What are “excepted benefits” for purposes of the Affordable Care Act (ACA) minimum essential coverage?November 14, 2016
Alan T. Huberman, CPA, MST
The ACA created Code Sec. 5000A whereby individuals must now have minimum essential health insurance coverage, qualify for a health coverage exemption or make an individual shared responsibility payment. Minimum essential coverage includes most government-sponsored health care programs, such as Medicaid, Medicare and TRICARE. Eligible employer-sponsored plans, individual market plans, including plans obtained through the ACA Heath Insurance Marketplace, and grandfathered plans provide minimum essential coverage.
The ACA also provided that certain types of coverage are not treated as minimum essential coverage. These benefits are known as “excepted benefits.”
Excepted benefits are not subject to requirements of the ACA that apply to group health plans and health insurance plans, such as the restrictions on annual and lifetime limits or the requirement that health coverage cover preventive services without cost sharing. Employers cannot satisfy the employer mandate by providing excepted benefits only; neither can an individual covered only by excepted benefits comply with the individual shared responsibility requirement.
There are a number of types of excepted benefits for ACA purposes. They include (although not an exhaustive list):
- Coverage only for accident (including accidental death and dismemberment)
- Disability income insurance
- Liability insurance, including general liability insurance and automobile liability insurance
- Coverage issued as a supplement to liability insurance
- Workers' compensation or similar insurance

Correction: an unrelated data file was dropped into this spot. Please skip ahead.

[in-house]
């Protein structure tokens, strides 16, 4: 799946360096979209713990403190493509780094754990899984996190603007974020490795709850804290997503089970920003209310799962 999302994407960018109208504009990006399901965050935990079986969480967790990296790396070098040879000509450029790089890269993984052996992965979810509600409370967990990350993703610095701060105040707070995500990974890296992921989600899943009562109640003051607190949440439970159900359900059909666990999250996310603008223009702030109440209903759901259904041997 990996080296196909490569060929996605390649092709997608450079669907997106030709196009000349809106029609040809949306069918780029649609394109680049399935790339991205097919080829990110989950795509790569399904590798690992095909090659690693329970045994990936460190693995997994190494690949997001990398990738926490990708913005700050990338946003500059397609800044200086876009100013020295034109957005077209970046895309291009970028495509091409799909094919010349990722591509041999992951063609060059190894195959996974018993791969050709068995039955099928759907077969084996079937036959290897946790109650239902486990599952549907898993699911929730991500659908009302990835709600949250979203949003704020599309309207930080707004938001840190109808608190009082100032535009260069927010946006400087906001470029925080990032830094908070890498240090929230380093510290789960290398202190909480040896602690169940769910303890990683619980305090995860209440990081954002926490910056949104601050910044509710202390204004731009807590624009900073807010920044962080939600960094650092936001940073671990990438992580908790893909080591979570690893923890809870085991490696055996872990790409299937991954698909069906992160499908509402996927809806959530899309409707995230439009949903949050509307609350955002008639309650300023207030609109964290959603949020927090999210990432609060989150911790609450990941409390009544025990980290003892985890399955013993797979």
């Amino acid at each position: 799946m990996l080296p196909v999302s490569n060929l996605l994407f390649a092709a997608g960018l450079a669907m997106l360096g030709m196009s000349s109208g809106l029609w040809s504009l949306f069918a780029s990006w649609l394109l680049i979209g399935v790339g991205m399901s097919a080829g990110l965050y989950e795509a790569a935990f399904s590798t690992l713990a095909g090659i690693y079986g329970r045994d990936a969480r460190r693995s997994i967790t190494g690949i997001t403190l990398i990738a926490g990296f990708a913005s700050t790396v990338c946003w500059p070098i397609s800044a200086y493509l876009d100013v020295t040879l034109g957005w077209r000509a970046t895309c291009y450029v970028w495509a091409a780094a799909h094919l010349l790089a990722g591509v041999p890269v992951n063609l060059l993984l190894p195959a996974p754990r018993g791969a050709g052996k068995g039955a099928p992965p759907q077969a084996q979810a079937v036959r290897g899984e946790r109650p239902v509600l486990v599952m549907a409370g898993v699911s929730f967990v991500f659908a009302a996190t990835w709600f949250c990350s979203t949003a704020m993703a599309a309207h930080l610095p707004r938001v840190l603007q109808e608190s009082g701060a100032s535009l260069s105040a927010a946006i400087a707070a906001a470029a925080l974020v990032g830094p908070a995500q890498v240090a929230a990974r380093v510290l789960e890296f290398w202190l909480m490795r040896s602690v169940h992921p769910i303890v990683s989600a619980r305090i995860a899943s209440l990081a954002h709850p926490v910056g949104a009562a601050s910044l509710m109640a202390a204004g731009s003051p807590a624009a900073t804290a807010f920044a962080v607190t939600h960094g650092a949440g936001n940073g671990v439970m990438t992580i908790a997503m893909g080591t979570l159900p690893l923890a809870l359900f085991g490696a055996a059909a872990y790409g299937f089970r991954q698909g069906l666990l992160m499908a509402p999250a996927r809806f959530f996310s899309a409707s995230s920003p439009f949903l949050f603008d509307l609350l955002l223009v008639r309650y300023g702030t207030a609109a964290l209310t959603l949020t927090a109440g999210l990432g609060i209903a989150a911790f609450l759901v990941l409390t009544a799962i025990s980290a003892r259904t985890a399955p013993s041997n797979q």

- Automobile medical payment insurance
- Credit-only insurance (for example, mortgage insurance)
- Coverage for on-site medical clinics
Additionally, the ACA created a number of health insurance market reforms. These reforms impose new minimum requirements related to coverage, premiums, benefits, cost sharing, and consumer protections. Generally, health plans must comply with the market reforms. The market reforms generally affect insurance offered to groups and individuals. The market reforms generally do not apply to excepted benefits.
After passage of the ACA, questions arose as to whether Employee Assistance Programs (EAPs) were excepted benefits. EAPs are programs offered by employers, which frequently provide a wide-ranging set of benefits. Benefits may include referral services and short-term substance use disorder or mental health counseling, as well as financial counseling and legal services. They are typically available free of charge to employees and are often provided through third-party vendors. The IRS has issued guidance, explaining that generally EAPs are excepted benefits.
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